The Acting Secretary of State to the Special Representative of the Secretary of State (Wilson)

Sir: With reference to the instruction dated August 13, 1940,7 directing you to proceed to Ciudad Trujillo, Dominican Republic, [Page 801] for the purpose of negotiating an agreement to modify or supersede the Convention of 1924, you are requested, after making yourself acquainted with the Dominican authorities authorized to negotiate, to say that the Secretary of State has directed you to proceed to Ciudad Trujillo, not with any idea of opening new negotiations, but rather of continuing those which have been in course during the past five years and, if possible, bringing them to a conclusion satisfactory to both governments. You should say that you feel it essential that your negotiations be brief, since the question at issue has already been thoroughly explored, and that your mission represents the sincere and final attempt of the Department to reach a happy solution of this long outstanding question.

It is believed that you should outline briefly the course of the negotiations, as well as emphasize the commitments which the United States has undertaken vis-à-vis the holders of the bonds of 1922 and 1926. Having in view these commitments, you may wish to explain in detail to the Dominican authorities why the proposals advanced in the Dominican note of December 18, 1939, and readvanced in the Dominican note of June 25, 1940, are unacceptable to the Government of the United States. Moreover, any convention agreed upon will require favorable action by the United States Senate, which would of course desire to give full consideration to the rights of the bondholders.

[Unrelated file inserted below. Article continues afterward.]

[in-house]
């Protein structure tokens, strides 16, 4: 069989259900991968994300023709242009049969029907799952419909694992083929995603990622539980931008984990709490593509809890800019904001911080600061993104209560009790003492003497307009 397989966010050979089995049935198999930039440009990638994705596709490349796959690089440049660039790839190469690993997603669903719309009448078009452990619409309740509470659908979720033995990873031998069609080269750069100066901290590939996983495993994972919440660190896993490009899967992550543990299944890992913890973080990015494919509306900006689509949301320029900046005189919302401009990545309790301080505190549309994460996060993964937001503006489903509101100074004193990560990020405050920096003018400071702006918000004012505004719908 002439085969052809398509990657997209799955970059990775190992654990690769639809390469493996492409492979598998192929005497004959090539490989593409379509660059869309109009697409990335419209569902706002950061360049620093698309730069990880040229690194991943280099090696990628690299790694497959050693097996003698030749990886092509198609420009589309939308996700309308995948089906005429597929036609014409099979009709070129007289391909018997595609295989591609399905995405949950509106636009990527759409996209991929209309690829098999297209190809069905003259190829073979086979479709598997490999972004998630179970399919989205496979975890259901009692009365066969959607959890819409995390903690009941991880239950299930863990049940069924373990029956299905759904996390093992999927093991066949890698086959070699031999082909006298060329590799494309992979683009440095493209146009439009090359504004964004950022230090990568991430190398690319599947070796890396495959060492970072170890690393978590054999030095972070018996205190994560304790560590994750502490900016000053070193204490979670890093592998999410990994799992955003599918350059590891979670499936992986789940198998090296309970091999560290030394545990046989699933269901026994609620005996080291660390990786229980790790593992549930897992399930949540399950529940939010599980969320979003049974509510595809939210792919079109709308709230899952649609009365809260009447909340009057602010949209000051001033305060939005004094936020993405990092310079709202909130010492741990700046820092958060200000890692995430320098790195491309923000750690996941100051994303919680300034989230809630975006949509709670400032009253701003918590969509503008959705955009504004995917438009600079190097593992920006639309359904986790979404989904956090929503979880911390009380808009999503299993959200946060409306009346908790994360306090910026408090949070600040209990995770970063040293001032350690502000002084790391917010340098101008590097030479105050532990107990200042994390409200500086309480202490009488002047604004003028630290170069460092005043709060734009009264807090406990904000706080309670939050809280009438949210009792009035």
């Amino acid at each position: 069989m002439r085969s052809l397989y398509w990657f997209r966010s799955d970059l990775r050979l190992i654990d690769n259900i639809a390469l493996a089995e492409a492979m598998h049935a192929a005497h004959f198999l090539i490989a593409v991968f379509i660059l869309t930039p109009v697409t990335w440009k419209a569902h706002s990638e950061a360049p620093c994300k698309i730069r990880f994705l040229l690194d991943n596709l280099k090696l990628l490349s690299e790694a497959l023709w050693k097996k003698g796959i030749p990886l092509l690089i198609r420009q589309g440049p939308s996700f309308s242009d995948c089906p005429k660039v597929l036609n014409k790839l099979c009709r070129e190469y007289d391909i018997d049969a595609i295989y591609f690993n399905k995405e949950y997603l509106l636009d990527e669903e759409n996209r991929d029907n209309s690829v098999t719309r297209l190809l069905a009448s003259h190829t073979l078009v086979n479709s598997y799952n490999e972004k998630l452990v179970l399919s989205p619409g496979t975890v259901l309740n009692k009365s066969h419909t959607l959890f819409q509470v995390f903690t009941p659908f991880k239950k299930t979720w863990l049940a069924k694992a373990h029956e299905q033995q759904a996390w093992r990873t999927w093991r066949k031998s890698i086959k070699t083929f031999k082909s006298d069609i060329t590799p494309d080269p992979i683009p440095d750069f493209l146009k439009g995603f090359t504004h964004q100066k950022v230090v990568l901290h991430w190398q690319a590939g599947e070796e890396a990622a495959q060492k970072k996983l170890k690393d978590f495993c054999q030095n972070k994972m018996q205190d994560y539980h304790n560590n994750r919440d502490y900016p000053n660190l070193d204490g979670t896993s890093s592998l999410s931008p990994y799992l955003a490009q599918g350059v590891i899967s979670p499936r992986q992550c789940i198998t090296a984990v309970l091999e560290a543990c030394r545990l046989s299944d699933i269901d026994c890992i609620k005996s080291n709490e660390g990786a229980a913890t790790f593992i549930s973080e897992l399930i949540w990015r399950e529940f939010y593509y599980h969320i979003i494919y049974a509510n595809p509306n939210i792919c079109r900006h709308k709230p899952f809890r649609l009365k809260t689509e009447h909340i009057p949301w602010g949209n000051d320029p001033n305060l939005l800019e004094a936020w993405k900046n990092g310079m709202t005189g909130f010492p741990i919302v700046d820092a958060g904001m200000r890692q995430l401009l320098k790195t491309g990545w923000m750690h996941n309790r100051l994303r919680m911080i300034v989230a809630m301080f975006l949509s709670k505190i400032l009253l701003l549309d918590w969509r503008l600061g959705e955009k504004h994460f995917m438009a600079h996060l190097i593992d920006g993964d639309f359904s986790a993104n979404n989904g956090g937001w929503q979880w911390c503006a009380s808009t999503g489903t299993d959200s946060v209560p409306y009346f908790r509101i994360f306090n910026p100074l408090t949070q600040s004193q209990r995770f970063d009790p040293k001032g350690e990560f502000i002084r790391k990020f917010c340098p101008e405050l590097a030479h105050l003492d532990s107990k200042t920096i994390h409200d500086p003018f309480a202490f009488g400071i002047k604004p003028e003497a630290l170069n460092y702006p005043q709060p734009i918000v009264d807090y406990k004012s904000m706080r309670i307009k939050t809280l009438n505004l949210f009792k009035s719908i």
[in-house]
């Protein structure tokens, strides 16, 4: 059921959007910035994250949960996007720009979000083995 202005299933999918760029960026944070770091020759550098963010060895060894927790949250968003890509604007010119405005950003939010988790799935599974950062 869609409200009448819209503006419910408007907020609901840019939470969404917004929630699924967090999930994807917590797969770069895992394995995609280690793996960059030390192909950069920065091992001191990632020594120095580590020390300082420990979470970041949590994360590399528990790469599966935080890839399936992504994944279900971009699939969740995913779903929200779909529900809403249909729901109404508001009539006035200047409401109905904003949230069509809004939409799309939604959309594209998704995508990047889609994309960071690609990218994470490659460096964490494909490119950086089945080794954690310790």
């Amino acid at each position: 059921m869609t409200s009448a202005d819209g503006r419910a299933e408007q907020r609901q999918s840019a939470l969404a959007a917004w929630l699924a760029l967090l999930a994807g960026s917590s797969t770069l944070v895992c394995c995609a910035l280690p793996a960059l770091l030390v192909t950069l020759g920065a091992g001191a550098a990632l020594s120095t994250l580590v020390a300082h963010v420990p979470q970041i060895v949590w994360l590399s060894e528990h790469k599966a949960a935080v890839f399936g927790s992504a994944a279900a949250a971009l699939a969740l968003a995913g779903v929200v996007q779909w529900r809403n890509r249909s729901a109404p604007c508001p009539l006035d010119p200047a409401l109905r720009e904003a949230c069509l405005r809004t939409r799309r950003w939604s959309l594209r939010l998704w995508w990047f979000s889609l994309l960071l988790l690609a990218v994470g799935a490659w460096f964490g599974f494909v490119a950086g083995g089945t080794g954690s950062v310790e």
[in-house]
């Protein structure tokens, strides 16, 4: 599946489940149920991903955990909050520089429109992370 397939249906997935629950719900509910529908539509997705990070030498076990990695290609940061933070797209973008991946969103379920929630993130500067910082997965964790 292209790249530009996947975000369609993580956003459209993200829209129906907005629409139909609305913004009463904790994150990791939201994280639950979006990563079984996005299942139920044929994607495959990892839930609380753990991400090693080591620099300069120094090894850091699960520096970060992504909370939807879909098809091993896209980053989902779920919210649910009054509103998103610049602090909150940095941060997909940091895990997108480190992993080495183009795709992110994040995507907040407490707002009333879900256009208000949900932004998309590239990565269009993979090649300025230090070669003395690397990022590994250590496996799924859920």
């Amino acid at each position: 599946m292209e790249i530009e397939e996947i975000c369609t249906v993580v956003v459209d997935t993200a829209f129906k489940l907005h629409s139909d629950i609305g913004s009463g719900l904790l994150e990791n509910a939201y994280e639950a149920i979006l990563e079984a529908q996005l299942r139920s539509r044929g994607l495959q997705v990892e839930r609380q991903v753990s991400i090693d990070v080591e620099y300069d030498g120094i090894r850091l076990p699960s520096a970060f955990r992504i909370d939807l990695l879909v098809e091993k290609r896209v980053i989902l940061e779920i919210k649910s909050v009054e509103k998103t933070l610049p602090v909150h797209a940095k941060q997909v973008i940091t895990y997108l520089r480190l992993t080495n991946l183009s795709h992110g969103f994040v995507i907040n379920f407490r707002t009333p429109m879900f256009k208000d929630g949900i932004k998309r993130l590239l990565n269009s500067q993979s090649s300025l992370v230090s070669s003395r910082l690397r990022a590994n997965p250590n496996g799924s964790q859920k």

Thereafter, you may wish to take up the draft of the proposed convention (draft X) recently handed the Dominican Minister in Washington, and explain that this document has been developed after protracted study of the question at issue and represents a basis which it is hoped the Dominican Government will accept for the present discussion. For your confidential information, draft X represents in principle approximately the least which it is believed would be acceptable to the bondholders and the Senate.

You may then wish to inform the Dominican negotiators that you and your Government will of course be prepared to consider carefully any suggestions which they may wish to advance which, in their opinion, would make the proposed draft more acceptable to the Dominican Government. These, as they are submitted, should be referred to the Department for comment.

Should an agreement be reached, you will be authorized by the Department to initial ad referendum in order that it may later be incorporated in an official document and signed in Washington by the Secretary of State and a Dominican representative.

Very truly yours,

Sumner Welles
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